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Ex-Buccaneer has hopes of playing on Sundays

By Staff | May 20, 2018

After graduating from Blue Earth Area High School in 2012, offensive lineman Sam Lee enjoyed a successful collegiate career playing for the Division II Augustana Vikings in Sioux Falls, South Dakota. Now, the 23 year-old looks to parlay his gridiron talents into a professional career with the NFL’s Minnesota Vikings.

A former Blue Earth Area Buccaneer football standout is currently vying for an opportunity to play in the NFL.

Sam Lee, a 2012 BEA graduate, and the son of Dr. William Lee and Donna Nawrocki, recently participated in two NFL rookie mini camps. The first camp was with the Minnesota Vikings, while the second one was with the Los Angeles Rams, which took place from May 11-13. During both camp sessions, the pro football hopeful participated in lineman drills, and also sat in on team meetings to go over the specifics of playing along the offensive line.

The 6-foot-4, 307 pounder is an undrafted free agent who recently completed his college career at Division II Augustana University in Sioux Falls, South Dakota. While at Augustana, Lee enjoyed a distinguished career as a Northern Sun Intercollegiate Conference first team selection, and was chosen as a second team All-American by the American Football Coaches Association.

Despite his success in the collegiate ranks, Lee understands the long odds he faces in trying to earn an NFL roster spot this fall. Nonetheless, he maintains a positive attitude throughout the process.

“I know it’s extremely tough, but I am going to attack it head on, that is my mentality,” Lee says. “I’m going to give it everything I’ve got and hopefully it happens for me.”

While at the Minnesota Vikings camp, Lee ran into his former college teammate and current Vikings fullback, C.J. Ham. In 2016 as an undrafted free agent himself, Ham became just the fifth player ever to sign with an NFL team from Augustana University.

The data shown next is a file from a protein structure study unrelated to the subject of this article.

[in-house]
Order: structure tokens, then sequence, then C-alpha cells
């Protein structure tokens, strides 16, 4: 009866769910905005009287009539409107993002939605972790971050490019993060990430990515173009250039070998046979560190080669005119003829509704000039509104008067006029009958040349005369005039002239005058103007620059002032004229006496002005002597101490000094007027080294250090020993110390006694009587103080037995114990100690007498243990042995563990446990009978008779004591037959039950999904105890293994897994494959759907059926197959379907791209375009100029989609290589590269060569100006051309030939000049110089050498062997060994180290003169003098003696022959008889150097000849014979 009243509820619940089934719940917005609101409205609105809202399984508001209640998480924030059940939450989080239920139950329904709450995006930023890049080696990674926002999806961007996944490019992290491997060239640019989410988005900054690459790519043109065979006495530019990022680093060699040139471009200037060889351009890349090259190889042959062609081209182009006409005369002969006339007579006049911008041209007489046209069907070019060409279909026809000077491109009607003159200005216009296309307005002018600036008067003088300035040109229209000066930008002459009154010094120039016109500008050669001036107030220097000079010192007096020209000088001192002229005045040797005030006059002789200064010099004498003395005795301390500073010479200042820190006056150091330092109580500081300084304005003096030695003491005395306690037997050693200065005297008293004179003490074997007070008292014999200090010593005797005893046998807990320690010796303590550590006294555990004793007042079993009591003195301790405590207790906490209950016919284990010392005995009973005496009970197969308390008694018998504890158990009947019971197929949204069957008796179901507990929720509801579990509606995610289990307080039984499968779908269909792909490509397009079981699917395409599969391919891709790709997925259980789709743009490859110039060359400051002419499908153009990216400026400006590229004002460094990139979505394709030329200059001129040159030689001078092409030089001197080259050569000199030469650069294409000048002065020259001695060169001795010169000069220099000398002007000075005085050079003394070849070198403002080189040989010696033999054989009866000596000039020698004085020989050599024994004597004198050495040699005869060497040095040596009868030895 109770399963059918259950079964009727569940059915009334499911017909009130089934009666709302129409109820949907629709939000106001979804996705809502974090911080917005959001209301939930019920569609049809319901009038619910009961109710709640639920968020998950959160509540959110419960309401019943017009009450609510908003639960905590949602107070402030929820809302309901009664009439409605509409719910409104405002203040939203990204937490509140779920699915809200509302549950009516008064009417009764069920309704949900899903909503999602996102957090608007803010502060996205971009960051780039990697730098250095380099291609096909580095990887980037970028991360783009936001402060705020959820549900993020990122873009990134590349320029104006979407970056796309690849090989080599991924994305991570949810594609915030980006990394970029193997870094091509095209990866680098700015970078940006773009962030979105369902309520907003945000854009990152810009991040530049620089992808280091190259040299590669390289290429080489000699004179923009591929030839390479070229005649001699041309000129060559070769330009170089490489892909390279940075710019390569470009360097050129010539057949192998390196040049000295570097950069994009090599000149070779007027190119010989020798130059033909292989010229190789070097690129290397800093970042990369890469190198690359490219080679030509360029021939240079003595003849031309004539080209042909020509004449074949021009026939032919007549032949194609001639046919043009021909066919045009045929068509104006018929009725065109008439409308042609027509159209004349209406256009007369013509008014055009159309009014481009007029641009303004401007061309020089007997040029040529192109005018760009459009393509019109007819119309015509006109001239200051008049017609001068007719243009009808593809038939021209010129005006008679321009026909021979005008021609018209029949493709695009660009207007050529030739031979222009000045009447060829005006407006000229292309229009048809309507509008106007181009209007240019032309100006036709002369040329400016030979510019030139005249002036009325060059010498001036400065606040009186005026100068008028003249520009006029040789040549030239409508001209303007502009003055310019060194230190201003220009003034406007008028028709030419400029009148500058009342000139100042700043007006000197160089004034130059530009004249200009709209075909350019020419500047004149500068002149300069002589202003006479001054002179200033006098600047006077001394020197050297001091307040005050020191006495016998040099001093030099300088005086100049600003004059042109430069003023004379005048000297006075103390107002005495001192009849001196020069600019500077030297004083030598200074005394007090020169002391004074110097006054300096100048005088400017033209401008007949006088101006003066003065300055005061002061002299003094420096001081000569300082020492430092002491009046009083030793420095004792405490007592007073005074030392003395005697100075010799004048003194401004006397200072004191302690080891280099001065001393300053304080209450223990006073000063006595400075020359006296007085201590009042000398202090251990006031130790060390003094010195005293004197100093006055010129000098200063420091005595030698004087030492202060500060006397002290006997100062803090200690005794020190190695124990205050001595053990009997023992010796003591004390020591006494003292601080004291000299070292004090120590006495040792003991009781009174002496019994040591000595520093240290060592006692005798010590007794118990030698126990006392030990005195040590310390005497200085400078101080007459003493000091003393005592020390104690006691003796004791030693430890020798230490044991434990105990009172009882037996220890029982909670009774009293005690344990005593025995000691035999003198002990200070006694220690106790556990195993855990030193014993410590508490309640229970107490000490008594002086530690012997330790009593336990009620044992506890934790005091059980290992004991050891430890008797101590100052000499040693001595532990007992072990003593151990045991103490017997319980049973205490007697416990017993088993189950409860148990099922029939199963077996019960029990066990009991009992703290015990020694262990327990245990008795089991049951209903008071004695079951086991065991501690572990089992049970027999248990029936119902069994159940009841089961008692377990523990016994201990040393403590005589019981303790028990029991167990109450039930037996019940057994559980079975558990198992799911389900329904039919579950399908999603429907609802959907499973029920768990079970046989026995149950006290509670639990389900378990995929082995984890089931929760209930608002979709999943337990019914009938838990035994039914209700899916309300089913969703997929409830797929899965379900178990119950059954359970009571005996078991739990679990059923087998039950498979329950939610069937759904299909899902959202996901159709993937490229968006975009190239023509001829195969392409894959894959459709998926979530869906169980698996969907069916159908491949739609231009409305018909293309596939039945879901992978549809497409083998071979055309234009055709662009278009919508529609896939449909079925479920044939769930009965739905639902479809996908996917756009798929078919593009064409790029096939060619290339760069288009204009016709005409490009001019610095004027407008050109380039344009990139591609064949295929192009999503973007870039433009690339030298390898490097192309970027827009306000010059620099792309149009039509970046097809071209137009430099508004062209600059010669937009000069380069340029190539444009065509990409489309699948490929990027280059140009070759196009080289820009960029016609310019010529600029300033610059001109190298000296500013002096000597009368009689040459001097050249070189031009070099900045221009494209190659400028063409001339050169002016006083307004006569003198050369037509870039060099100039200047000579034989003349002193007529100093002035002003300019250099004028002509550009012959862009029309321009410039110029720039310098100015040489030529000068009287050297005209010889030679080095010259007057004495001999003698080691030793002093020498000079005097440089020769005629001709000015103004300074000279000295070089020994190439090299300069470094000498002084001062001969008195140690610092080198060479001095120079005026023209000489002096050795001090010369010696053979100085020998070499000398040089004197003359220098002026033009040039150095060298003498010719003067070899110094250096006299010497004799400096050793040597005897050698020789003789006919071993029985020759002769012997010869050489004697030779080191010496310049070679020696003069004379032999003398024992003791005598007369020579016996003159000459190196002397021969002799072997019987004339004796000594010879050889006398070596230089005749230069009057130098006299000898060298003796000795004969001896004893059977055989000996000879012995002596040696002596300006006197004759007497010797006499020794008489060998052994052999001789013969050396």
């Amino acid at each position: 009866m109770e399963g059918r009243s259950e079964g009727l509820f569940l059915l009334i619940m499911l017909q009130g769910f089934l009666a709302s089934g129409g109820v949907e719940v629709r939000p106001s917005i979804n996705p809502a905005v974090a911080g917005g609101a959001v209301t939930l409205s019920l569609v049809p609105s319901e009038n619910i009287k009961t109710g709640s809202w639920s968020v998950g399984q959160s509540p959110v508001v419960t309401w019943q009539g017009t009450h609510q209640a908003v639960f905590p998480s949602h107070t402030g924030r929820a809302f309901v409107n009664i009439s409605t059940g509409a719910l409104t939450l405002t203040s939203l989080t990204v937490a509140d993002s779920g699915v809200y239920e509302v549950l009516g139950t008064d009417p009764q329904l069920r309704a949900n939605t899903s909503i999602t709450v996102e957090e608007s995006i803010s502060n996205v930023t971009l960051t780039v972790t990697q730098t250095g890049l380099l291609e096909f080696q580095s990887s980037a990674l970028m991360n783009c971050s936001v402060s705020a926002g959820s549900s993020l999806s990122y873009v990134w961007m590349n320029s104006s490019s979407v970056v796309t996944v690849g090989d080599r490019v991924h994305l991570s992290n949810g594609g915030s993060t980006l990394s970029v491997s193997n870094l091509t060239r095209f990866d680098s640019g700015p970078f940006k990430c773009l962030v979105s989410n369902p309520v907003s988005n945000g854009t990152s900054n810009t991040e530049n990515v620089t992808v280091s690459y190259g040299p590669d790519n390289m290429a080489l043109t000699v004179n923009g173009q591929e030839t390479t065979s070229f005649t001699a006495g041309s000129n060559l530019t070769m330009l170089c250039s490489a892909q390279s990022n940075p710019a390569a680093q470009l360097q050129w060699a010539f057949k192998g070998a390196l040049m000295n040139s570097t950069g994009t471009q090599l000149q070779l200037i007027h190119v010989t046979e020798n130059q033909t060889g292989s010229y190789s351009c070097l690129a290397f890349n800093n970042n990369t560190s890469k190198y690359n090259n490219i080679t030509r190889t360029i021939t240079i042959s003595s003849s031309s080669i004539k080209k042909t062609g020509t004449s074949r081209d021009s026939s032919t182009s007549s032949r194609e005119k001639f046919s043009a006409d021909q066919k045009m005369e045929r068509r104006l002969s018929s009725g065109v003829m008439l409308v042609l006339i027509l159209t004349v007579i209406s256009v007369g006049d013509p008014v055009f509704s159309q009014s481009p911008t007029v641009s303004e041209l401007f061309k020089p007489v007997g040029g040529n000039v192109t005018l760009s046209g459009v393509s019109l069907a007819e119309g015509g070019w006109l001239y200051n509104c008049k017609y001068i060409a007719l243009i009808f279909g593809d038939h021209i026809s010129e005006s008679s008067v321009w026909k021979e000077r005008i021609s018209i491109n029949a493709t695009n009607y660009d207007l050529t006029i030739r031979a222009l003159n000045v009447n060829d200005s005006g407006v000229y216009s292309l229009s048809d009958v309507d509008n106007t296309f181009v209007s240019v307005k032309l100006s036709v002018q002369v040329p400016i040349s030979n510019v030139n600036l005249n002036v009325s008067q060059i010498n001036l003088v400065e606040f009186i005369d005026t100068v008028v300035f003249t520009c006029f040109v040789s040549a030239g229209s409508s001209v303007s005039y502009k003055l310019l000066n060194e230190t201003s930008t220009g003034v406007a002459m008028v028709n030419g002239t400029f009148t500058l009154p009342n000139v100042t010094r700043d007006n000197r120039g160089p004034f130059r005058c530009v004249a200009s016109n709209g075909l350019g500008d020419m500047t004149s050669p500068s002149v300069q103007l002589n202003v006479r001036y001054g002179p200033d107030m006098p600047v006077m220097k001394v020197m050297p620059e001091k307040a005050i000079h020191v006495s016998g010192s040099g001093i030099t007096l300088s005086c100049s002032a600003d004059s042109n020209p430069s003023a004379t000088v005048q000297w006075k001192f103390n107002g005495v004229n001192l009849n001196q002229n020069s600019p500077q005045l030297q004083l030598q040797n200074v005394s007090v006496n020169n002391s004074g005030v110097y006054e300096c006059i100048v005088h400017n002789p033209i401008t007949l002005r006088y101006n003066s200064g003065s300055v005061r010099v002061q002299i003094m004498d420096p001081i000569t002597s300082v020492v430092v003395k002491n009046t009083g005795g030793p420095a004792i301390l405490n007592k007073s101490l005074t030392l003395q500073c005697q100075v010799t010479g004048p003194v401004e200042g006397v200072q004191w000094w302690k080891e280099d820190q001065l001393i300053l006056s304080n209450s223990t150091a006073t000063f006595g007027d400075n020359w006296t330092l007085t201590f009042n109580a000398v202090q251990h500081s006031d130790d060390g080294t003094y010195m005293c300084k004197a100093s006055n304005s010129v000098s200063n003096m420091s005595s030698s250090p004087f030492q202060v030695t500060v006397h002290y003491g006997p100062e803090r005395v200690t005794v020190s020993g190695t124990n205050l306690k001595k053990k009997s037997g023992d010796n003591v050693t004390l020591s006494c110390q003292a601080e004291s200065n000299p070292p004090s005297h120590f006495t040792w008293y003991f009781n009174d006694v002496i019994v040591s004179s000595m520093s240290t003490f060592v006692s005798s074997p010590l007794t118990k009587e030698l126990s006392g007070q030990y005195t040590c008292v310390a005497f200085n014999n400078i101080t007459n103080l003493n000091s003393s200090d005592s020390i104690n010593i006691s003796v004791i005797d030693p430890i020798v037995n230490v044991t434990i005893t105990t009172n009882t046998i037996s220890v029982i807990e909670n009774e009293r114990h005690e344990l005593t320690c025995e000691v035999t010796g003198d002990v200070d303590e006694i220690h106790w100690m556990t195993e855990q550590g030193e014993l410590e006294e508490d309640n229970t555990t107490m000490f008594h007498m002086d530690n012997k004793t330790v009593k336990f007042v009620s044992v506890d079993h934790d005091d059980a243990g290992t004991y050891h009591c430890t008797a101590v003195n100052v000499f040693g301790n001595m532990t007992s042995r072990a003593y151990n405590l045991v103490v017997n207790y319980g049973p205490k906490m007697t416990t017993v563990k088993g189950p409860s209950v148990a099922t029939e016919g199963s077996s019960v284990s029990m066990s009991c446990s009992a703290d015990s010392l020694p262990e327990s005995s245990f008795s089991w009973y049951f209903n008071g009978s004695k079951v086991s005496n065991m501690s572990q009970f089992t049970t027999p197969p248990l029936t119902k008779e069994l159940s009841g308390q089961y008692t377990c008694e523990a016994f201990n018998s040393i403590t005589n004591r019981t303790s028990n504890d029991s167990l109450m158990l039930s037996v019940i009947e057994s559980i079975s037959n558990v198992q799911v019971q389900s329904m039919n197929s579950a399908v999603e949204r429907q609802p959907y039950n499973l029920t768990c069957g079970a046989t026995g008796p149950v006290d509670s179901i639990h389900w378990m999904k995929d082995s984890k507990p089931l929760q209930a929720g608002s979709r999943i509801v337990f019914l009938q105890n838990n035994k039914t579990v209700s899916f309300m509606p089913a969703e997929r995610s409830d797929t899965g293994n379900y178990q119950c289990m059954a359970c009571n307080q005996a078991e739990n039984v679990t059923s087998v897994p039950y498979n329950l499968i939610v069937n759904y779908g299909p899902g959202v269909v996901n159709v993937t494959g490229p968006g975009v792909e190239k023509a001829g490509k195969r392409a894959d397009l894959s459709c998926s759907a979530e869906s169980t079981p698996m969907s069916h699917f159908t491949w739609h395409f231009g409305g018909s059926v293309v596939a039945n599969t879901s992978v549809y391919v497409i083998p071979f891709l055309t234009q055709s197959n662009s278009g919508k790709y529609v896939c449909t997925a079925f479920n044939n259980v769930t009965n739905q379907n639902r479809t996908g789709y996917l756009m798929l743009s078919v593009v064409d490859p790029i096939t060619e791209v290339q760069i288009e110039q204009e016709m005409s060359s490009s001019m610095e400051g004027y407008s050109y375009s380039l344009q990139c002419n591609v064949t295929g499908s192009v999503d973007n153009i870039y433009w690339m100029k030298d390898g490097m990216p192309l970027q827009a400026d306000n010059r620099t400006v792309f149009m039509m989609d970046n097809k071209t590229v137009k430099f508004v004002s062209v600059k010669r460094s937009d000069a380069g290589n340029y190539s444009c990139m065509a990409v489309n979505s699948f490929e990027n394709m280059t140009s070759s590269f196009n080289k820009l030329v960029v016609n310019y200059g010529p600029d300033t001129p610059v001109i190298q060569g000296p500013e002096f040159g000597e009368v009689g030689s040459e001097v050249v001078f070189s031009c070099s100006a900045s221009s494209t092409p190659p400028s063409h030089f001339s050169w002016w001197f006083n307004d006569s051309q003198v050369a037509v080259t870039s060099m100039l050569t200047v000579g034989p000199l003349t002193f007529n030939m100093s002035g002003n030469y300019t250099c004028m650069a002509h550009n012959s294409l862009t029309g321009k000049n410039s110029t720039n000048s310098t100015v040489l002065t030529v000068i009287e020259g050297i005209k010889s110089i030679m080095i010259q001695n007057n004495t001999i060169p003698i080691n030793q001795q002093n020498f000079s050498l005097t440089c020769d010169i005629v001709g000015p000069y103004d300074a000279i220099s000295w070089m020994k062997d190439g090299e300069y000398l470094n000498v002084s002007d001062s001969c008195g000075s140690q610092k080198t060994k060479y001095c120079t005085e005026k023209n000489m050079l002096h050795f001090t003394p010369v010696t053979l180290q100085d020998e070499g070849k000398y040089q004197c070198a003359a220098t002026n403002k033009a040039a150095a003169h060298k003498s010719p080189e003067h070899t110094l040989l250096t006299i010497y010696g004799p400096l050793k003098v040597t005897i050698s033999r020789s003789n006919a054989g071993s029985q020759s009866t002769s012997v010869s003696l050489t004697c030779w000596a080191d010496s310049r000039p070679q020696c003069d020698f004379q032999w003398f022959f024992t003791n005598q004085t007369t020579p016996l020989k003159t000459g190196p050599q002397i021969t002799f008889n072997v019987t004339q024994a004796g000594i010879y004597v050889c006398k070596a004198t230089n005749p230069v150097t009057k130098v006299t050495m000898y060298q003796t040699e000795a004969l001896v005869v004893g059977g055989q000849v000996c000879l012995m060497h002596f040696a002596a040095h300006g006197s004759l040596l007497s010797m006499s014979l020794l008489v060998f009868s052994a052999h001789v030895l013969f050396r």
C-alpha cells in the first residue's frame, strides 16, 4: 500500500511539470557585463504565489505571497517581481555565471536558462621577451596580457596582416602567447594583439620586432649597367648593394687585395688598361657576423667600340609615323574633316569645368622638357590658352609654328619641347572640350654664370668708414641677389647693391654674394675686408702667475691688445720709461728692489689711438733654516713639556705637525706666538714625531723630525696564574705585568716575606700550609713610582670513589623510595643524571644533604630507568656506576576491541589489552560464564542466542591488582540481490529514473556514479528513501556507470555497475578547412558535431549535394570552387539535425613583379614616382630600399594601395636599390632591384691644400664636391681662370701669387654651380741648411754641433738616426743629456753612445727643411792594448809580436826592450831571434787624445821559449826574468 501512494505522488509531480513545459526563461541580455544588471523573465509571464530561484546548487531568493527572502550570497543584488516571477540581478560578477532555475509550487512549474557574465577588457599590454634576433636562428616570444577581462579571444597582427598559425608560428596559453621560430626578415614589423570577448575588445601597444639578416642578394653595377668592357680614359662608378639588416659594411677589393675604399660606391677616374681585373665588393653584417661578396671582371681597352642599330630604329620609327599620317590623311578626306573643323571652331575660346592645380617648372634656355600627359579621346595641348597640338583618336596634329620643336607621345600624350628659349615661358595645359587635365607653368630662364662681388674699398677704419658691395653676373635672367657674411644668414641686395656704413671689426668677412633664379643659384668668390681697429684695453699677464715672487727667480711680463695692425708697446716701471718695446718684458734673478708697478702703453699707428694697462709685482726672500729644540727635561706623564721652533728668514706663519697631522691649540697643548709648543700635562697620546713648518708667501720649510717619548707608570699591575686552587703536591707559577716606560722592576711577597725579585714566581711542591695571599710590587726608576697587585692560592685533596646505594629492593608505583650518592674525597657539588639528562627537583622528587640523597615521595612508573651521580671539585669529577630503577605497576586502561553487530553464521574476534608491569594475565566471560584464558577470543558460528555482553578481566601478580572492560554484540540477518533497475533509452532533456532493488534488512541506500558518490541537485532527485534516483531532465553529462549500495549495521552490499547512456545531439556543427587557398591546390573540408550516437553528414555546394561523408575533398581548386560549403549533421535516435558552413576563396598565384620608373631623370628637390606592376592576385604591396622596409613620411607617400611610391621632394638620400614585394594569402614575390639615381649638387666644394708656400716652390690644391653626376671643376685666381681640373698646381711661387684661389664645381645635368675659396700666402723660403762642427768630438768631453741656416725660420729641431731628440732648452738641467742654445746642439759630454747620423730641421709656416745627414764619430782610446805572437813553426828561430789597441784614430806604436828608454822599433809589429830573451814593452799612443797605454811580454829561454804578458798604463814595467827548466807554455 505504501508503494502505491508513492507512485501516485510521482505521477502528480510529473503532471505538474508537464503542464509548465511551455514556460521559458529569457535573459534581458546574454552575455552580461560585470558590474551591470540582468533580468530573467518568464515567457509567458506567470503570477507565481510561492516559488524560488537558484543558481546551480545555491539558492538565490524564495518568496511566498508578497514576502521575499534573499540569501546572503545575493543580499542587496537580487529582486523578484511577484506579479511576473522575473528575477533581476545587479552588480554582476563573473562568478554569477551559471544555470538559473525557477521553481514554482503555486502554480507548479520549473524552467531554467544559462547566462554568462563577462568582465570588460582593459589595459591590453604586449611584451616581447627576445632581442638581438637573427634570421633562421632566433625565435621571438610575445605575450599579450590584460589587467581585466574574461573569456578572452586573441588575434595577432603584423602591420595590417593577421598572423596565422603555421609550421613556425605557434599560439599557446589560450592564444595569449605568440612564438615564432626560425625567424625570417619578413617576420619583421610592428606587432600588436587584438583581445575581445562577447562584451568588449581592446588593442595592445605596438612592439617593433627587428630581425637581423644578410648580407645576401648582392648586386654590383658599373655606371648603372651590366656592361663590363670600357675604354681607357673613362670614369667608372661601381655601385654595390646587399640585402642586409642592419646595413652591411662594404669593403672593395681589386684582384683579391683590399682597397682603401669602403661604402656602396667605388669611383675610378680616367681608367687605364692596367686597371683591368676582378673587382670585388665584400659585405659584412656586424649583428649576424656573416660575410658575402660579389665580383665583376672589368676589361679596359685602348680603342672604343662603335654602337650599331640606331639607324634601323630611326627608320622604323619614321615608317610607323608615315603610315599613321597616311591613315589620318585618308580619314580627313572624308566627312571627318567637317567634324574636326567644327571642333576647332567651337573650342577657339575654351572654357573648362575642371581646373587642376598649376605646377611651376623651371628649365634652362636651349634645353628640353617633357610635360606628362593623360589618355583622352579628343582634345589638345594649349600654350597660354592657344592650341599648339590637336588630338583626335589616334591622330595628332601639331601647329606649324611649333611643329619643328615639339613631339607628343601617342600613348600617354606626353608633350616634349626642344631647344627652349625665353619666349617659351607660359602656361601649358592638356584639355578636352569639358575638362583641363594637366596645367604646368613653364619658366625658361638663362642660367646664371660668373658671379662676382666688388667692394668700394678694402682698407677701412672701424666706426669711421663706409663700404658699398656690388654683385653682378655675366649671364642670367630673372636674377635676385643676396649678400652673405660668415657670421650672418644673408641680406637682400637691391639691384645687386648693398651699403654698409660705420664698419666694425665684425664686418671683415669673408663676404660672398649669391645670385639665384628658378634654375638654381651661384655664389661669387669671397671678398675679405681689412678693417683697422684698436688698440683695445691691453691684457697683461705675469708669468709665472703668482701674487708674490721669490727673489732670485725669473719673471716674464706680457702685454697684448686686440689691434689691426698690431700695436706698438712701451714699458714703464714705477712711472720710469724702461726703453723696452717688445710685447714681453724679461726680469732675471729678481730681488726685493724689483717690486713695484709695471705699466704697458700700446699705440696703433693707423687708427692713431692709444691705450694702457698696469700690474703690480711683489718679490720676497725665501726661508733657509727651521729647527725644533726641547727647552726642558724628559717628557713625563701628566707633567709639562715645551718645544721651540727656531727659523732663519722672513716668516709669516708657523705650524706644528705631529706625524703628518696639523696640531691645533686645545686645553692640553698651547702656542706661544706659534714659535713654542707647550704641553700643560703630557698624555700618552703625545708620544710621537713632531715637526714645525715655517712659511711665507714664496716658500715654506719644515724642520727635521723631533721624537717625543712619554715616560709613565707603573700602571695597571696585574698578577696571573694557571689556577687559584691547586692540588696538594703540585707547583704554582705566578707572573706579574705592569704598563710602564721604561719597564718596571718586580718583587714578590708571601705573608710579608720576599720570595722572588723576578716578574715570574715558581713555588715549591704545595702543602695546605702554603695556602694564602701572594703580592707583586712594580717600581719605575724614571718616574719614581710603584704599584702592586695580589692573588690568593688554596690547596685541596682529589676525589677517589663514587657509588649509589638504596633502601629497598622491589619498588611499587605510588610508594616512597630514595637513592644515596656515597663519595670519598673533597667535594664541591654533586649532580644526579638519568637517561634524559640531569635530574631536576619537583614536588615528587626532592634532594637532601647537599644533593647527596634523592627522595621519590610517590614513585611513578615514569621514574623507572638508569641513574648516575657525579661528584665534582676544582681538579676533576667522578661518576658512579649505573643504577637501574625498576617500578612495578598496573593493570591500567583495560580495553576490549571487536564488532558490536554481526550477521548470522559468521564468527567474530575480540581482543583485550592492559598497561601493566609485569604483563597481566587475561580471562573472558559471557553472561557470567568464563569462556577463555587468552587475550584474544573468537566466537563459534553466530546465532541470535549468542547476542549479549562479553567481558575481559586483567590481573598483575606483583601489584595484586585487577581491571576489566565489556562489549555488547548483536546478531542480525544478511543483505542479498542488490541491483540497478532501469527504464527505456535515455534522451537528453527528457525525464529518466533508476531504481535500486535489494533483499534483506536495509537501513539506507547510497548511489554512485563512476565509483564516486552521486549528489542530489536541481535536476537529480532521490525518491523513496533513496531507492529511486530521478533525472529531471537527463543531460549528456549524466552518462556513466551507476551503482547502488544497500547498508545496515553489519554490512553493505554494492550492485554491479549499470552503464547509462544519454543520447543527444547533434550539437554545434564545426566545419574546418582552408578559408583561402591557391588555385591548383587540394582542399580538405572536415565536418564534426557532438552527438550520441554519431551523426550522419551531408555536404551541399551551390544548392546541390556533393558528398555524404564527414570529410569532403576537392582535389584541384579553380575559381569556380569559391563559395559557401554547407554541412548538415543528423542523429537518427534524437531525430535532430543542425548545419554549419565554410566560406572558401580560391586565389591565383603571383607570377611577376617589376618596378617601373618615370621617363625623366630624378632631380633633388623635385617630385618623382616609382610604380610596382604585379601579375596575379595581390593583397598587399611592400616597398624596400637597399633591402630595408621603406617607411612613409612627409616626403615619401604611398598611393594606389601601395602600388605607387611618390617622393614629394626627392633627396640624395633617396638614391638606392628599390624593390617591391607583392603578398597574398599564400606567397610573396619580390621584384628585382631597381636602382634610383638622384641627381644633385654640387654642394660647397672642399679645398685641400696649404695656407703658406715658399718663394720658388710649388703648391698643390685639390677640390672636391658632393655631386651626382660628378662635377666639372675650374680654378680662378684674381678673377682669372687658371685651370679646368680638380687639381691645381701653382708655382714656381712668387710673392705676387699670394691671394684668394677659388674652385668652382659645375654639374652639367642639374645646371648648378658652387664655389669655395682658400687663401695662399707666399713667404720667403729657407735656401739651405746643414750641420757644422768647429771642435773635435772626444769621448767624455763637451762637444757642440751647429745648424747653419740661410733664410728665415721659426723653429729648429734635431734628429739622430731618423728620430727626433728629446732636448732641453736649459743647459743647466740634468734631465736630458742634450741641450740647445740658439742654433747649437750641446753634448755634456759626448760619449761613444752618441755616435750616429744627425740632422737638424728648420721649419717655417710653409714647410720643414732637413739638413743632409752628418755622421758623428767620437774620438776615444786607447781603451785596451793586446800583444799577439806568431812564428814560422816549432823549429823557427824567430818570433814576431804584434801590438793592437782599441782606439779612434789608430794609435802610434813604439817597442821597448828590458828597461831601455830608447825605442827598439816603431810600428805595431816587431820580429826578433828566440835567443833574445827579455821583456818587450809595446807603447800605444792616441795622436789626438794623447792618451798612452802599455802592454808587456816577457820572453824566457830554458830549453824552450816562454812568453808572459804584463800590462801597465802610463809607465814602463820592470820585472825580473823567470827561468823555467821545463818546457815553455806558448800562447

As Lee explains, Ham’s story of beating the odds to carve out an NFL career provides the former Blue Earth Area Buc with great inspiration.

“He’s given me the blue print to accomplish what I am trying to do now,” Lee states. “He is living proof that making it to the NFL from our school is possible. It was great catching up with him at camp.”

In addition to his former college teammate, Lee’s two older brothers, Jake and Nick, have also served as gridiron mentors. While in high school, the trio of football playing siblings all donned the maroon and gold colors of the Buccaneers before heading to Augustana.

In particular, middle brother Nick, who played tight end at Augustana, went on to secure a try out with the Vikings following his senior season of college in 2014. According to Sam Lee, Nick is the best athlete of the trio and was able to share his insight on what to expect during rookie mini-camp.

“He was a big help in preparing me for this process,” Lee shared. “Nick told me that they throw a lot at you at the meetings, but just have fun with it because this is a once in a lifetime opportunity.”

In competing for a roster spot among the best athletes in the world, Lee says the speed of the game is the biggest difference from college to the pros. Adjusting to the accelerated pace of the NFL has been an eye-opening experience for the former Buccaneer.

One of Lee’s most memorable mini-camp experiences came from his time spent with Vikings offensive line coach Tony Sparano. As an NFL head coach in 2008, Sparano helped lead the Miami Dolphins to a 11-5 record and the AFC East division crown.

“He’s a very smart guy, so when I was in the meeting room with him, I just tried to soak it all in,” Lee shares. “It was very enlightening to hear about what he does and the system that he runs.”

Now living in Sioux Falls, South Dakota, the 23-year old Lee earned bachelor degrees in exercise science and fitness management back in December.

Knowing his football playing days will not last forever, Lee plans on eventually becoming a strength and conditioning coach, or a football coach. Regardless of his career path, staying closely involved with the game of football is Lee’s number one priority.

“I’ve been into football ever since I can remember. I’ve learned so many life lessons from the sport and I would like to pass that onto others,” he adds.